India-US-China to meet to resolve nuclear and financial security issues
April 5, 2010

India-US-China ties are at an all time high. This week U.S. Treasury Secretary Timothy Geithner will meet Indian finance minister Pranab Mukherjee and premiere Manmohan Singh to discuss increasing investments into India. Indian Foreign Minister S. M. Krishna will also meet his counterpart Yang Jiechi in Beijing to strengthen bilateral ties.

Next week,  Chinese President Hu Jintao will visit Washington for a multi-nation nuclear security summit, where India will also be present. India and China will also discuss emerging market issues with their BRIC counterparts in Brazil, next week.

Although the three nations will meet at various levels under the pretext of different forums, the underlying issues will remain – China’s revaluation of the yuan, ways to increase and monitor investments and trade into and from India and China and nuclear security.

During his first visit to India tomorrow, Mr. Geithner, who has earlier visited China is expected to discuss various avenues for expanding US exports and investment in the South Asian nation. He is also expected to discuss ways India can develop its bond market to raise long-term funds at lower costs for development projects.

Meanwhile, although Krishna will visit Beijing and India and China will mark 60 years of diplomatic relations, the 14th inter-governmental meeting between the two nations is not expected to resolve any of the issues that exist between the two neighbors.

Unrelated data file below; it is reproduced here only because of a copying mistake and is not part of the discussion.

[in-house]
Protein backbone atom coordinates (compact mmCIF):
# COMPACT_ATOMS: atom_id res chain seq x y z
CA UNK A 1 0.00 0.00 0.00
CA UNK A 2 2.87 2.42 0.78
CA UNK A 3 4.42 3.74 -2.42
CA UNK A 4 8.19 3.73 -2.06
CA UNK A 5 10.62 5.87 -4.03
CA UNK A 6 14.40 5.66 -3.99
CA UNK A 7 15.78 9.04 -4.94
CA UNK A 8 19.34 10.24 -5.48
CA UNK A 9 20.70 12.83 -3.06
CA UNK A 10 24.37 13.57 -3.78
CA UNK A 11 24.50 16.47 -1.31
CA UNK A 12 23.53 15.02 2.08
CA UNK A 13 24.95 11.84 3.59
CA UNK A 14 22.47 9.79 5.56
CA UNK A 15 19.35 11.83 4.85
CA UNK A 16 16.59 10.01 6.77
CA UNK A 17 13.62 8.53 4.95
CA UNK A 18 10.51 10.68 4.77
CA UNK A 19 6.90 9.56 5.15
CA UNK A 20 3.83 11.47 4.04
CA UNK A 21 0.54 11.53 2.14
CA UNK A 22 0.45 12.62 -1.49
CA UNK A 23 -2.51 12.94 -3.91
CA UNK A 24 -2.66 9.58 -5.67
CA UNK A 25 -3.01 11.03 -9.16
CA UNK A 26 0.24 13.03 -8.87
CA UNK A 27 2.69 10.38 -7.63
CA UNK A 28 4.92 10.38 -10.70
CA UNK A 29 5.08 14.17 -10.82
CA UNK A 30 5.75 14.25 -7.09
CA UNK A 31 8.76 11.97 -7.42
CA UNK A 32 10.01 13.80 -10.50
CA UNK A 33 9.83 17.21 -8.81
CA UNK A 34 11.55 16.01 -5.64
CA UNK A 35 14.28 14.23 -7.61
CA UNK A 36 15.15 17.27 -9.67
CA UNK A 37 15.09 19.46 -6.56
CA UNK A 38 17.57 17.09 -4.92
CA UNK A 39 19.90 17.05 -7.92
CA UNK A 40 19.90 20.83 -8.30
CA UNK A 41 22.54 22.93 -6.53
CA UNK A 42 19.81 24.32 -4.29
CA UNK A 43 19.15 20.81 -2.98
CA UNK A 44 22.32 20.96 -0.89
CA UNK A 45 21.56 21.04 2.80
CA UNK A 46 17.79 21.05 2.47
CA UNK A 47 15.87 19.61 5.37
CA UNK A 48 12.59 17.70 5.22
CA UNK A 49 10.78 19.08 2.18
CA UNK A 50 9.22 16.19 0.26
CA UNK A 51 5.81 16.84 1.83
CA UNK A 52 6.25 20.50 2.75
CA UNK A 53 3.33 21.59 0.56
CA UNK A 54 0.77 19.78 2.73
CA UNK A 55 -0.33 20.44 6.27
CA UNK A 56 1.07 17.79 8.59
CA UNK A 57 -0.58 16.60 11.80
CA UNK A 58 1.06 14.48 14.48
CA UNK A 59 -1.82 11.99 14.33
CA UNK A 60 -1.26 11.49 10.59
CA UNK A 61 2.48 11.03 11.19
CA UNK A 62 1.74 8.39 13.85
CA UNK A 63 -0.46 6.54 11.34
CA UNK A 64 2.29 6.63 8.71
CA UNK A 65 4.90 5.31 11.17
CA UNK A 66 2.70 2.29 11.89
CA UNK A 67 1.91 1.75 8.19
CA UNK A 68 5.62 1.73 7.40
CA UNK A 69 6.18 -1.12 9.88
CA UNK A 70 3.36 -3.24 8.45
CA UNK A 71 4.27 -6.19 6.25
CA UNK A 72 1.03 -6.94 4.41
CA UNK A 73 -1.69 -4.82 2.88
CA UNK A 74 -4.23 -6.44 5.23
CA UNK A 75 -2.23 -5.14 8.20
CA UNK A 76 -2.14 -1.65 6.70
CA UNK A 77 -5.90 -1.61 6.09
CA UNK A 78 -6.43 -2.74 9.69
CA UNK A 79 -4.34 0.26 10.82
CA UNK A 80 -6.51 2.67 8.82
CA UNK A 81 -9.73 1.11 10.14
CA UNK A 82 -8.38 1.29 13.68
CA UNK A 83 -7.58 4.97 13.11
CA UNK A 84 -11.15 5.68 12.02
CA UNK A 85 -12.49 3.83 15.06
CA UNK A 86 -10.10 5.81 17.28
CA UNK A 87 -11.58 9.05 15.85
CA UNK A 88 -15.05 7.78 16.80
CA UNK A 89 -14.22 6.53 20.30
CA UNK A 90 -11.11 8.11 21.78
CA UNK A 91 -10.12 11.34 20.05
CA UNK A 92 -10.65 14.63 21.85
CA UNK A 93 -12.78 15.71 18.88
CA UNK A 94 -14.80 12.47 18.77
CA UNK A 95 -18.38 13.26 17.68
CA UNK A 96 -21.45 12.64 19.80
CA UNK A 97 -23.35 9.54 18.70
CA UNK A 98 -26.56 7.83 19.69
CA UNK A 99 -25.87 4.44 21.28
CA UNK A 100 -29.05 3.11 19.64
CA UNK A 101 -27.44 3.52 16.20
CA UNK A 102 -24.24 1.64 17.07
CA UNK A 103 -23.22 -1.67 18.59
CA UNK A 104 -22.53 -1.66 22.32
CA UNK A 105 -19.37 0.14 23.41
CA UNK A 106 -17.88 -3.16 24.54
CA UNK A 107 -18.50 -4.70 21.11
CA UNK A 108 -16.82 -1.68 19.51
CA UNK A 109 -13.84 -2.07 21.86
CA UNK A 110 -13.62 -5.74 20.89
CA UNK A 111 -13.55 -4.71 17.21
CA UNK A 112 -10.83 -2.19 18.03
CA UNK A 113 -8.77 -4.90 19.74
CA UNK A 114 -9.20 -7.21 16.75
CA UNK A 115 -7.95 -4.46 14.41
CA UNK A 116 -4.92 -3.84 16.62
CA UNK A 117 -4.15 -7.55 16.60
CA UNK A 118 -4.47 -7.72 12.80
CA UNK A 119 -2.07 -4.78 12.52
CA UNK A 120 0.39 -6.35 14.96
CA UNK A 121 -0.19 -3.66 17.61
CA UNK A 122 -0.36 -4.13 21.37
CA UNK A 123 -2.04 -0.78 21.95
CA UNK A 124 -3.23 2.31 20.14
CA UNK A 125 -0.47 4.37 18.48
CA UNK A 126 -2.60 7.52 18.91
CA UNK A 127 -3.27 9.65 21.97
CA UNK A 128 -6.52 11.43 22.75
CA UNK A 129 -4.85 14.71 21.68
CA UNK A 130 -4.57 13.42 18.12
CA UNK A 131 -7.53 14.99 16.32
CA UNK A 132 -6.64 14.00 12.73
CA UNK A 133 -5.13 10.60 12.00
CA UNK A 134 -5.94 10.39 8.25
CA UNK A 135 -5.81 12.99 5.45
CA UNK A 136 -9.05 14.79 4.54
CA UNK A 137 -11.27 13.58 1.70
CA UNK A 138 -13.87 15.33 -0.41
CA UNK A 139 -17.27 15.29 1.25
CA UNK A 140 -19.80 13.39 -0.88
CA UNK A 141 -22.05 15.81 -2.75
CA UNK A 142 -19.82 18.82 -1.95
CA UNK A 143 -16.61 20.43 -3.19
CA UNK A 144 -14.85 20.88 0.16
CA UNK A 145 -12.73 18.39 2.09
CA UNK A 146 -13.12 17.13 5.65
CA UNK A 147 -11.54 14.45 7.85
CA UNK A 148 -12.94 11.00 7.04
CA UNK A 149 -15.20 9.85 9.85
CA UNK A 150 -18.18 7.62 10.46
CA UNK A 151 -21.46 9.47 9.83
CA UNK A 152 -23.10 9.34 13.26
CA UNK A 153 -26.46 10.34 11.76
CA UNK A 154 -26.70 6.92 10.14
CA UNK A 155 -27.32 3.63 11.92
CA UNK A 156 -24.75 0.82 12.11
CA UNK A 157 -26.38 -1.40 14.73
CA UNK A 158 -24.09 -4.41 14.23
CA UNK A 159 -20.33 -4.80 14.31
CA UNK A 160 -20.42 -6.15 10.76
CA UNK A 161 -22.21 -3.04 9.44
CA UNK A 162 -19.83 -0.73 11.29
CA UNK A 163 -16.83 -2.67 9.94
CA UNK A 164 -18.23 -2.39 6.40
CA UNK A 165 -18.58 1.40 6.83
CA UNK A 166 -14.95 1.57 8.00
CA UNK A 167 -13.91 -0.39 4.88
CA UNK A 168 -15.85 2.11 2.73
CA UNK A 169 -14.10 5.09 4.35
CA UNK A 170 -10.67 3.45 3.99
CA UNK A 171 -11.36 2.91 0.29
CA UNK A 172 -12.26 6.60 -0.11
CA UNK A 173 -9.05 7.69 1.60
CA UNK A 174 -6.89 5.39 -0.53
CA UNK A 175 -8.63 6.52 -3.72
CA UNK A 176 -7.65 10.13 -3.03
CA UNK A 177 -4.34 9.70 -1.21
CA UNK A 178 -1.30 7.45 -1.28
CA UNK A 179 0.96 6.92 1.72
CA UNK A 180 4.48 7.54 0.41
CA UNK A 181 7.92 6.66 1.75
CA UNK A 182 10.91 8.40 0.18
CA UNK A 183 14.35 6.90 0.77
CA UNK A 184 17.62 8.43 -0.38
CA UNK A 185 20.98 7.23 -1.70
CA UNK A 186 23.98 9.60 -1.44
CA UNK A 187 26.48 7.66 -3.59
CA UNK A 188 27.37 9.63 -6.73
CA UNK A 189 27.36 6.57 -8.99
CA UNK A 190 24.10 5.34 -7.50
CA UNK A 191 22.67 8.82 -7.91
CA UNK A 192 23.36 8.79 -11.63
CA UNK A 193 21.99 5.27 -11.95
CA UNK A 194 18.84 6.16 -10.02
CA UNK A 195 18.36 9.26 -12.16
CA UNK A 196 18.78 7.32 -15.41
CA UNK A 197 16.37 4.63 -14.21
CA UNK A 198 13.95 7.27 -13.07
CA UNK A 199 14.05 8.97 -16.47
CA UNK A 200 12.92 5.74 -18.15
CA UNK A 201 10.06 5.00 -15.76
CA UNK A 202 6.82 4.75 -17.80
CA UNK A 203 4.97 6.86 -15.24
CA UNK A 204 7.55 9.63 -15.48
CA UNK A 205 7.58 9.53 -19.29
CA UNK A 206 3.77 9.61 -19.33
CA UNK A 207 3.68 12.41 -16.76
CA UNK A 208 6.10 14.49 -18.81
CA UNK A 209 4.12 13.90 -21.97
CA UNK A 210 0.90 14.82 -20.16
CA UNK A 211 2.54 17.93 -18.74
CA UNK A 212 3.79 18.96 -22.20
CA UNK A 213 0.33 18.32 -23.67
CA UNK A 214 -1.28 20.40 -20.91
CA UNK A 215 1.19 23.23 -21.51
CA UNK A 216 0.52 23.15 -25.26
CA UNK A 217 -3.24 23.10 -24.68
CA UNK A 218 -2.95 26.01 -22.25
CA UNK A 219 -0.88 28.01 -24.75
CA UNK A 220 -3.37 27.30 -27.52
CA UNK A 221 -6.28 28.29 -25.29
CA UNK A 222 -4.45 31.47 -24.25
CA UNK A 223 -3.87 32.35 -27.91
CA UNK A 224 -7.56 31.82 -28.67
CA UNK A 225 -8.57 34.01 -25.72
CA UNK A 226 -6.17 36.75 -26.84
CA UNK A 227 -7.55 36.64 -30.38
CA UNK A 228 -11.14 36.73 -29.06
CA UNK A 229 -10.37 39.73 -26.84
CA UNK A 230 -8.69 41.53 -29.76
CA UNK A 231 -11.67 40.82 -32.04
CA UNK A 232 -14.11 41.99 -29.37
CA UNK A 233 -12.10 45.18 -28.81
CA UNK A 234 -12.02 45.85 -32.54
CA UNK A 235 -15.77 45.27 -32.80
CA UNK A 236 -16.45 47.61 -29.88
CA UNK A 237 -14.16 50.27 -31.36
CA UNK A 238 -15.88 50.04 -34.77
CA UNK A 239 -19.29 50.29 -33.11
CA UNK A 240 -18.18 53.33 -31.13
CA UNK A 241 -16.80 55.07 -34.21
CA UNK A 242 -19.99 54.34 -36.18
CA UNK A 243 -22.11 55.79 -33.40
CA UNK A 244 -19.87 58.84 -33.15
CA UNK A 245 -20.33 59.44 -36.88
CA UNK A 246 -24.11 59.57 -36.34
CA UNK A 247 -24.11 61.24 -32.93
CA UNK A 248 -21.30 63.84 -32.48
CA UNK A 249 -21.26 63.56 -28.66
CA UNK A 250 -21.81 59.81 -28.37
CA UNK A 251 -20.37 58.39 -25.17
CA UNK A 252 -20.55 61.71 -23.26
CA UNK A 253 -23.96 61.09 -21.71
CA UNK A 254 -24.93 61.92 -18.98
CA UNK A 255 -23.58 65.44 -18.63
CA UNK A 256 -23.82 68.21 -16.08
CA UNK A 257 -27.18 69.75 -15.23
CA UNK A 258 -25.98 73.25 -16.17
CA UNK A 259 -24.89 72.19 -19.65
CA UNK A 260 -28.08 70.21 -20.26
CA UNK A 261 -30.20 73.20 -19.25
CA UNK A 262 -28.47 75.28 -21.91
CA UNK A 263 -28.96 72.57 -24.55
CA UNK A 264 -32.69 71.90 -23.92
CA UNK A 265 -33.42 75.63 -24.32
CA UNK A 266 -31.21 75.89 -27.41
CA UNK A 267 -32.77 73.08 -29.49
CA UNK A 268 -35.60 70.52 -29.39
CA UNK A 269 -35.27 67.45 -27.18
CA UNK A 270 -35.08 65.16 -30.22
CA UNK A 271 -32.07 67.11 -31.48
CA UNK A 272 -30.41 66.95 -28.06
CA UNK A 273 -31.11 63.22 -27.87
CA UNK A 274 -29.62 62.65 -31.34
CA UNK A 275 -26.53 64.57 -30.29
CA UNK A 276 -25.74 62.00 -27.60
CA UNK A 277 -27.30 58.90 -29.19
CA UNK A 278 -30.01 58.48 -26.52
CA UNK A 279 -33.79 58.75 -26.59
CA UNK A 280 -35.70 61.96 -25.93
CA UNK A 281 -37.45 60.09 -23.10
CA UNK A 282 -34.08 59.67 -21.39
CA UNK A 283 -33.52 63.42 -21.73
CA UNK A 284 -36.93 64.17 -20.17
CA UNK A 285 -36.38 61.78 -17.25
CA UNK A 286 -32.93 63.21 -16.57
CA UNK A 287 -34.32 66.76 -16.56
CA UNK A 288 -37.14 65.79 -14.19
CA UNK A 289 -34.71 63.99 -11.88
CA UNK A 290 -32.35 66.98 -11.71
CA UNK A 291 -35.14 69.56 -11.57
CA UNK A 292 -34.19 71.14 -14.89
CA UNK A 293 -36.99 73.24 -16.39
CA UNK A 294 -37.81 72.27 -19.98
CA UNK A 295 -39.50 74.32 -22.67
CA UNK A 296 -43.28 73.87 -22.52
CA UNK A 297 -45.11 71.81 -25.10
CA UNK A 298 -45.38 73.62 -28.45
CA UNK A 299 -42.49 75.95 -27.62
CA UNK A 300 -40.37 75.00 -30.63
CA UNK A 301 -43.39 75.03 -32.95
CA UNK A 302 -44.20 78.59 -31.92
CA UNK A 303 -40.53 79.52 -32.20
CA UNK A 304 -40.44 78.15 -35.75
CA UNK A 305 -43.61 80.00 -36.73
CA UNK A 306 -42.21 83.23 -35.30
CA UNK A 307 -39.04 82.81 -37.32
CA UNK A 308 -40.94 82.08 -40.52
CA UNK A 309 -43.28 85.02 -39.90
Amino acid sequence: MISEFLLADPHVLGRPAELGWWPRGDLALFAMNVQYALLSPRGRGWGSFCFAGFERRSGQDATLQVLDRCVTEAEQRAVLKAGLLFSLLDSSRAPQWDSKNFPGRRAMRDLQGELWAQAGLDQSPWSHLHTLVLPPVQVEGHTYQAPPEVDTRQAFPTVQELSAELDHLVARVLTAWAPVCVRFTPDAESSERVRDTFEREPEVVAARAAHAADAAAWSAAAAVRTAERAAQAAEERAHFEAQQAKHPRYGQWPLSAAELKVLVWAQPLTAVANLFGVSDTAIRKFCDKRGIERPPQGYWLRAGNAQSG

Later, next week however, at a 40 nation nuclear nonproliferation summit held by Obama in Washington, the two nations will together vow to reduce nuclear arms, the peaceful use of nuclear energy andthe fight against smuggling of nuclear materials. China, America and India all three are  in legitimate pessession of nuclear weapons and materials.

The US is one of China and India’s largest weapons suppliers and a joint understanding to reduce nuclear armament in Asia will work towards stabilising North Korea’s nuclear progmamme, an initiative the US and China have been working towards.

President Jintao has also given his consent to the US to support Iran’s nuclear disarmament. As Western countries have reduced their trade with Iran, China has stepped up to fill the void. About 14 percent of China’s imported oil comes from Iran and the two countries engaged in US$27 billion worth of trade in 2008. China’s agreement to dissuade Iran will play a big role in making the world a safer place.

The BRIC nations that will gather next week in Brazil will work towards strengthening economic and financial ties amongst themselves. Having weathered the financial storm better than developed nations, the summit will fortify cooperation between the BRIC countries.

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